Manchester University researchers have found that the level a protein linked to Alzheimer's disease rises when the brain is infected with the herpes simplex virus (HSV-1). In a study, the researchers infected cultures of human brain cells with the virus and found a "dramatic" increase in levels of the beta amyloid protein, the building blocks of deposits, or plaques, which form in the brains of people with Alzheimer's.
The also observed a similar increase in the brains of mice infected with HSV-1. The researchers say that their finding may eventually translate into a vaccine that may help prevent the brain disorder. They, however, admitted that a breakthrough was a long-time off.
In another experiment, the researchers stained brain slices taken from dead Alzheimer's patients and found DNA from HSV-1 attached to the plaques. Previous studies had shown that HSV-1 is found in the brains of up to 70 per cent of Alzheimer's patients, and that it was more likely to cause a problem in people who carry a mutant version of a specific gene called ApoE4, which is involved in the breakdown of fats by the body.
The researchers found that the vast majority of Alzheimer's patients they examined carried the gene - and suspect that it works to make HSV-1 more active. Although scientists have yet to establish a direct link between the virus and the disease, the Manchester team believe that the findings offer hope for the future.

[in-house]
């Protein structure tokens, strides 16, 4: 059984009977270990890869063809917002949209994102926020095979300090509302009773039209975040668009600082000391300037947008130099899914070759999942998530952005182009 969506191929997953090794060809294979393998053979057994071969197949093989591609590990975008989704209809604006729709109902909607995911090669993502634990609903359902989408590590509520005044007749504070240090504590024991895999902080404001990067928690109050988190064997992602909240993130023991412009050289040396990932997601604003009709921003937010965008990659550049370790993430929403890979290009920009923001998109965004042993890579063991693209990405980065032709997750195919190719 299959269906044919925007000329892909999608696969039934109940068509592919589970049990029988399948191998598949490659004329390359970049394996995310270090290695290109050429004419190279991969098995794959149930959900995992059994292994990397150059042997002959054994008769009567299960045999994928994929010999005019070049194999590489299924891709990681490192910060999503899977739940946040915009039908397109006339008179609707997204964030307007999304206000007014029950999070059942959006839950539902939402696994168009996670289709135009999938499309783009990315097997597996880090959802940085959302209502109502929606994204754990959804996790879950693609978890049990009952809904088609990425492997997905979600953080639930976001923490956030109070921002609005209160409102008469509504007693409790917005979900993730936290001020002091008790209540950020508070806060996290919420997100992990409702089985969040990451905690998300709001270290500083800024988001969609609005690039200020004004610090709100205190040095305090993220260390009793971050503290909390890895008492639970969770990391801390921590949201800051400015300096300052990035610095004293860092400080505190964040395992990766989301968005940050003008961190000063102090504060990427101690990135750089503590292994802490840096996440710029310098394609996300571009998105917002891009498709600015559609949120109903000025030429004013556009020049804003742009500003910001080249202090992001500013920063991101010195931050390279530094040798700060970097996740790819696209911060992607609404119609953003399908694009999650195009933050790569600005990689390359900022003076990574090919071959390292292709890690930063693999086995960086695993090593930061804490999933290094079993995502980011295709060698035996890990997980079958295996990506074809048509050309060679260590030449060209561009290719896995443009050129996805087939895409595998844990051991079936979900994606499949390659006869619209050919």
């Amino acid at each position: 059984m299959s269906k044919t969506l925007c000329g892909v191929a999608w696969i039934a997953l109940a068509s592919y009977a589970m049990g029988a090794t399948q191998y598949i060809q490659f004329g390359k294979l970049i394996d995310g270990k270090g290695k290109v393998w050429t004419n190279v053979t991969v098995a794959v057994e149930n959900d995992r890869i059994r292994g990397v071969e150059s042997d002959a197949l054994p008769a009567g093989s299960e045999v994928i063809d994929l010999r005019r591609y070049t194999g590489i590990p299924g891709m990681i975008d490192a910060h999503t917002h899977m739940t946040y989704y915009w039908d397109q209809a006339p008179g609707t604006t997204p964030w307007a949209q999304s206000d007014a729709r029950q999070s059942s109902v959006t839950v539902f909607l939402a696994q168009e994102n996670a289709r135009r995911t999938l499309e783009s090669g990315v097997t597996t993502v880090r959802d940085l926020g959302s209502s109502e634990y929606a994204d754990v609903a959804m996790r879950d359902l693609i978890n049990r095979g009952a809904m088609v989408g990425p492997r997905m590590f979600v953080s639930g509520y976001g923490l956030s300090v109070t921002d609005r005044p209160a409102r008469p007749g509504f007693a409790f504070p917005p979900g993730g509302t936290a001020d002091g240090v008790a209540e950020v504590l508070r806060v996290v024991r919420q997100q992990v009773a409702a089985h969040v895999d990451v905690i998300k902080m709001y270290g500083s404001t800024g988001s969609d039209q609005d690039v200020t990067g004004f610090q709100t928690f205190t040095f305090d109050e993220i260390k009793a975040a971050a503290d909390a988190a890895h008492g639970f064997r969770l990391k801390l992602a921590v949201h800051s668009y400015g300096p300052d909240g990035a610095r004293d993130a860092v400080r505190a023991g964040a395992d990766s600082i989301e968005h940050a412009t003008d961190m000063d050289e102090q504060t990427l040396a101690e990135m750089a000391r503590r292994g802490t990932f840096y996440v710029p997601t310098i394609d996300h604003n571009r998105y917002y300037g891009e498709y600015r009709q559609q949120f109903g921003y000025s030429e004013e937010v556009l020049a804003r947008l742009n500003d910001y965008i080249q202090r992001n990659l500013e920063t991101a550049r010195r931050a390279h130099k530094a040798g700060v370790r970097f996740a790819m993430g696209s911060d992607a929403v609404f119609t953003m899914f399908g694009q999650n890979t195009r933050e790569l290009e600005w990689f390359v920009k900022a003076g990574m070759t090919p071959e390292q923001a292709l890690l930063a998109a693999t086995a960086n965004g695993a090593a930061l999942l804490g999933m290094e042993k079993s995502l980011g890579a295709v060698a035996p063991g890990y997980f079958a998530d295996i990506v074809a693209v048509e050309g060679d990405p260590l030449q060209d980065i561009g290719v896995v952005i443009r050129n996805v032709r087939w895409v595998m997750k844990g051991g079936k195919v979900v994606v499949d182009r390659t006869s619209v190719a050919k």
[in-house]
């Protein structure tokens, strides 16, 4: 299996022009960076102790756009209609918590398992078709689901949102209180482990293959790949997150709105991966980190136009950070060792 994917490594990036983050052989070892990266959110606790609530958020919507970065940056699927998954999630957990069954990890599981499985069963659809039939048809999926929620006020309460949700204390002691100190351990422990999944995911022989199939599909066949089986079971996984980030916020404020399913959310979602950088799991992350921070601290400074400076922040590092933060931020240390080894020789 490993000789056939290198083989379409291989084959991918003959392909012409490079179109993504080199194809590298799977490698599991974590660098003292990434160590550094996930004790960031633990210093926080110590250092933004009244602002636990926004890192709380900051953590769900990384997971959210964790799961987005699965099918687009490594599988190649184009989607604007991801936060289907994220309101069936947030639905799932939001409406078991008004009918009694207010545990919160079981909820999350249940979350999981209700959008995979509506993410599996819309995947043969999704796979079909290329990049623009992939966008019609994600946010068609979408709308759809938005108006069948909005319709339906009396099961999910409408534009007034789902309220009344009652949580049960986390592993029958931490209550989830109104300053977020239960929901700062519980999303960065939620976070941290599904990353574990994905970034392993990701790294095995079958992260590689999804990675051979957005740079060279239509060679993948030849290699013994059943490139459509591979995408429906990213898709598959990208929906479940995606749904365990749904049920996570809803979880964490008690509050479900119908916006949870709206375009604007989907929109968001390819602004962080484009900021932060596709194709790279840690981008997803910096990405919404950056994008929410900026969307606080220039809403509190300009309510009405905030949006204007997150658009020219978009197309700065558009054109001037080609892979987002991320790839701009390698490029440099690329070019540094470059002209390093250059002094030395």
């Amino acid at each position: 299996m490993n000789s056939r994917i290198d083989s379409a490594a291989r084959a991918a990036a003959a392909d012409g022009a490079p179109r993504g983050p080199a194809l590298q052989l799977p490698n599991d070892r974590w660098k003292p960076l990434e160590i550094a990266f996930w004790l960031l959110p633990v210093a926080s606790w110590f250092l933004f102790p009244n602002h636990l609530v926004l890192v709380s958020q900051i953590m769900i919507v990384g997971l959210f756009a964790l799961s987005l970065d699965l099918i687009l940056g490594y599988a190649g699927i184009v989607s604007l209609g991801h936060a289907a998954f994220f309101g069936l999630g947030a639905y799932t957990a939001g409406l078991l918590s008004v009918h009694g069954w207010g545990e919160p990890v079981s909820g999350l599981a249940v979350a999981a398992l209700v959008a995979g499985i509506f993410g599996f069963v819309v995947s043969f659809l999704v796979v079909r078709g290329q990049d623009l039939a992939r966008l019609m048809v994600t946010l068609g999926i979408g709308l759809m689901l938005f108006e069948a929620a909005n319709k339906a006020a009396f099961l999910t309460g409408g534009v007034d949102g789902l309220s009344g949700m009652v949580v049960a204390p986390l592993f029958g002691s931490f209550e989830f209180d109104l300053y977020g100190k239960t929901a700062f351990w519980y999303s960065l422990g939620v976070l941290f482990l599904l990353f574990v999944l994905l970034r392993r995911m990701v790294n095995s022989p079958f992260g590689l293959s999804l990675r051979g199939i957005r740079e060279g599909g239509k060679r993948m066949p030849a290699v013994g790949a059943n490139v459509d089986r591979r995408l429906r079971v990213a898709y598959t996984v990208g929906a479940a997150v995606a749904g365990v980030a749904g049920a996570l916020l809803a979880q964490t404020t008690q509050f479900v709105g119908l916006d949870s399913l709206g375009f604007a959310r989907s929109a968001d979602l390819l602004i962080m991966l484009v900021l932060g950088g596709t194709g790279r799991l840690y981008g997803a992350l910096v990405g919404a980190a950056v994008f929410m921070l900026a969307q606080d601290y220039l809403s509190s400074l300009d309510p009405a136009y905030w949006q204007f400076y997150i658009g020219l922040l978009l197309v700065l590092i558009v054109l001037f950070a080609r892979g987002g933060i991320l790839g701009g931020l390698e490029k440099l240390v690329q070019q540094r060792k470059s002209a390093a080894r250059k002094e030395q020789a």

"Alzheimer's is a multi-factorial disease, there are many different causes. But our work implies that for some a mixture of the gene variant and the virus could be contributing to it. In the future - although it is a long way off - people could even be immunised against the virus which could help protect people against Alzheimer's," the BBC quoted lead researcher Dr Ruth Itzhaki as saying.
"We need to carry out much more work into this, but the problem is people are quite sceptical of a viral link," the researcher added. Professor Clive Ballard, director of research at the Alzheimer's Society, said: "A link between the virus and Alzheimer's disease was first suggested ten years ago."
He, however, added: "More research is needed before we can establish how relevant it may be to the treatment of people with Alzheimer's disease."